Back in ye olden days, they were craftsmen. (And –women, obviously.) Then, during the rust-flecked golden age of Big Industry, they seemed somewhat obsolete. But in the last decade, we’ve seen the cultural rise of the “maker”: a loosely defined term, often thrown around recklessly, for small-scale, artisan production of physical goods. In Portland, we have our brewers and leather crafters and small-batch chocolatiers—a miniature nation of “makers.”
But can makers make an actual difference? Can the term transcend trendiness to become a marker of real economic heft? In Portland Made, a forthcoming book now the focus of a crowdfunding effort, longtime Portland entrepreneur Kelley Roy argues that the answers are yes. The book promises a portrait of our local “manufacturing renaissance,” and something more: a case for small (and sometimes beautiful, per the rebel-economics classic by E.F. Schumacher) producers of consumer goods as a new economic backbone for more vibrant communities.
Ambitious? Yes. Roy’s book combines journalistic portraits of Portland success stories like bike-parts manufacturer Chris King and ice cream sensations Salt & Straw with essays pushing an economic and social argument too seldom heard in American politics. “The maker movement is changing the way we learn,” she writes in the afterword, “and reminding people about the power of working in community.” By nurturing a diverse ecosystem of small-to-medium-sized companies engaged in producing high-quality goods, Roy suggests, cities (and even nations) could revive their middle classes and provide a new path to prosperity.
“It feels like there’s momentum building in Portland,” Roy said in an interview. “It just feels like there’s this thing building.”
Roy presides over a significant hub of that “thing” at ADX, the membership-driven workshop in Southeast Portland where aspiring (and, indeed, established) makers can access communally owned tools, classes, and other resources. “There seemed to be a real hunger for a raw creative space where people could get together,” she says. “There have always been spaces like that around Portland, but really no one behind them to give them structure and intention and power. I like seeing things happening all over in a disconnected way and bringing them together.”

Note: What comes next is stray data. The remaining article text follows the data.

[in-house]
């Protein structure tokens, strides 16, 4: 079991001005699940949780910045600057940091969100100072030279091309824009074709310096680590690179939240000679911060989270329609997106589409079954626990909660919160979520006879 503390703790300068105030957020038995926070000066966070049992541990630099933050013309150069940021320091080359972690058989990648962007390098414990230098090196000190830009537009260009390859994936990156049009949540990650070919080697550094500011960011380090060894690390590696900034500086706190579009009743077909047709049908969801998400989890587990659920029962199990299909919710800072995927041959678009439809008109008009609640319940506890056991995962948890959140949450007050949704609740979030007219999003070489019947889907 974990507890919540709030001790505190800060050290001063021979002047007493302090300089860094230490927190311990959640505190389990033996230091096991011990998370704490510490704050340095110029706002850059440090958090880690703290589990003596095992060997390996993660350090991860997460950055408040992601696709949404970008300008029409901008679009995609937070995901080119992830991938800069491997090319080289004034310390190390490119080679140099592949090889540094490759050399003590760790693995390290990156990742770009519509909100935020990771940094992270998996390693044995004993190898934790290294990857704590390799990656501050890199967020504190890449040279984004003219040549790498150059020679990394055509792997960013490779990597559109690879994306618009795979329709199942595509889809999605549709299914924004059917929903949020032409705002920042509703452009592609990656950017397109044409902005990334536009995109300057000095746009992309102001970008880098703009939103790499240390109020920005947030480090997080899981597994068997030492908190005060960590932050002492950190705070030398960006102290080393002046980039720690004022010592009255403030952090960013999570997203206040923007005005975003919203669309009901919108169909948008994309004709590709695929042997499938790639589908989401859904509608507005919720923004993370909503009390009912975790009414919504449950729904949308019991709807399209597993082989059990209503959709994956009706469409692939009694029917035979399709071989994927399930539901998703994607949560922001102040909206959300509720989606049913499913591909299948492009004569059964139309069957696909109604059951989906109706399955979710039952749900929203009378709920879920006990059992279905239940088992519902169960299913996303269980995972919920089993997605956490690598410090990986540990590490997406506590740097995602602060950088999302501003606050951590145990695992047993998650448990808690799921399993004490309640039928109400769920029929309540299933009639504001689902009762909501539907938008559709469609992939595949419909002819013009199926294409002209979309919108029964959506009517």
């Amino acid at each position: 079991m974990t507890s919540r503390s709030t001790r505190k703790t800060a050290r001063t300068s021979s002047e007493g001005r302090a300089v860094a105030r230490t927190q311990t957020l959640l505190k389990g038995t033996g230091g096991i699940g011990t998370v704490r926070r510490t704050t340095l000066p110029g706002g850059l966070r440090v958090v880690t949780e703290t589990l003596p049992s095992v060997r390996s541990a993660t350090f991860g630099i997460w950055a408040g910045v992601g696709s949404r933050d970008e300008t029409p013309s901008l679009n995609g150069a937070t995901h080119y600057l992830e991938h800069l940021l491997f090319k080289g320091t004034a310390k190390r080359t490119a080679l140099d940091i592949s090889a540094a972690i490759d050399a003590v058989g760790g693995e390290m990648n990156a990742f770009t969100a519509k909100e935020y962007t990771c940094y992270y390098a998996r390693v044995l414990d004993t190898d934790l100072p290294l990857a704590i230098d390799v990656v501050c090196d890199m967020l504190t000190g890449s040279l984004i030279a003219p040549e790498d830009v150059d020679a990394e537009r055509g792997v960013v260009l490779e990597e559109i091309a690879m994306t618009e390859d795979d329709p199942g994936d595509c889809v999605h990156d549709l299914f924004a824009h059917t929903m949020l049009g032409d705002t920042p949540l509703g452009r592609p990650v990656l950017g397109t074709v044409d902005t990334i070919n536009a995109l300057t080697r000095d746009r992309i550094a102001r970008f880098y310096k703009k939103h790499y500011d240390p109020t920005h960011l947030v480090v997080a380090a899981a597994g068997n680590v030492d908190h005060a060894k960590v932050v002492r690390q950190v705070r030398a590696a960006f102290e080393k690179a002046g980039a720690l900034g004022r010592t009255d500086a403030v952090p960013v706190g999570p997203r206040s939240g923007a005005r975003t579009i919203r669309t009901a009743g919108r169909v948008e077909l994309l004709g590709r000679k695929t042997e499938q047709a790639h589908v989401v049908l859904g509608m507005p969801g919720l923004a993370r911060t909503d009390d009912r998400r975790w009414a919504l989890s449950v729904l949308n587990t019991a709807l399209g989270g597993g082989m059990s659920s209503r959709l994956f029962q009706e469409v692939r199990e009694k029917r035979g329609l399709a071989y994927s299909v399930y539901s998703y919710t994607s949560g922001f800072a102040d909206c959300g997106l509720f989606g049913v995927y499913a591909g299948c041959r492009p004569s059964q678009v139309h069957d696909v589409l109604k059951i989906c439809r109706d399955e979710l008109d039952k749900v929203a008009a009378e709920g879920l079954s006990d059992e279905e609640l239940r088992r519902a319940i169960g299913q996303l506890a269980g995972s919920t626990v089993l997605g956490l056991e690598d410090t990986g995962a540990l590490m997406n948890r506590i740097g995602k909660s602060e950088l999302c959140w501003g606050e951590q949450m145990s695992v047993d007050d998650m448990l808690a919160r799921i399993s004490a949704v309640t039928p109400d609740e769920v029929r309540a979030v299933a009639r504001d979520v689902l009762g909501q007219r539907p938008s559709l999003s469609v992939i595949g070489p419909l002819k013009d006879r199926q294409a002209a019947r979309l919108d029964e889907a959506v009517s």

ADX is hip in an updated-punk-rock way: a new, sawdusty embodiment of time-tested DIY values. But Roy insists the movement she’s trying to document (and simultaneously define) is much larger. In a a voluntary survey she conducted with Portland State economist Charles Heying, she says, 126 companies that fit her broad definition of “makers” reported employing 1,100 people and generating $270 million in economic activity. Extrapolate—to her estimate of 10,000 to 15,000 small-scale manufacturers in Portland, for example—and you have a force that should wield political influence, but doesn’t.
“If Nike or some other major employer comes to a city and says, we’ll employ X people, they typically want tax breaks for that,” she says. “That’s doing us in as a country. This is about trying to think about a different basis for an economy—a collection of companies, not just one company.”
Portland Made, which will get a post-publication showcase at Powell’s in December, is one attempt to push for that transformation. It’s a big job, but someone’s gotta do it—and this book makes a good start.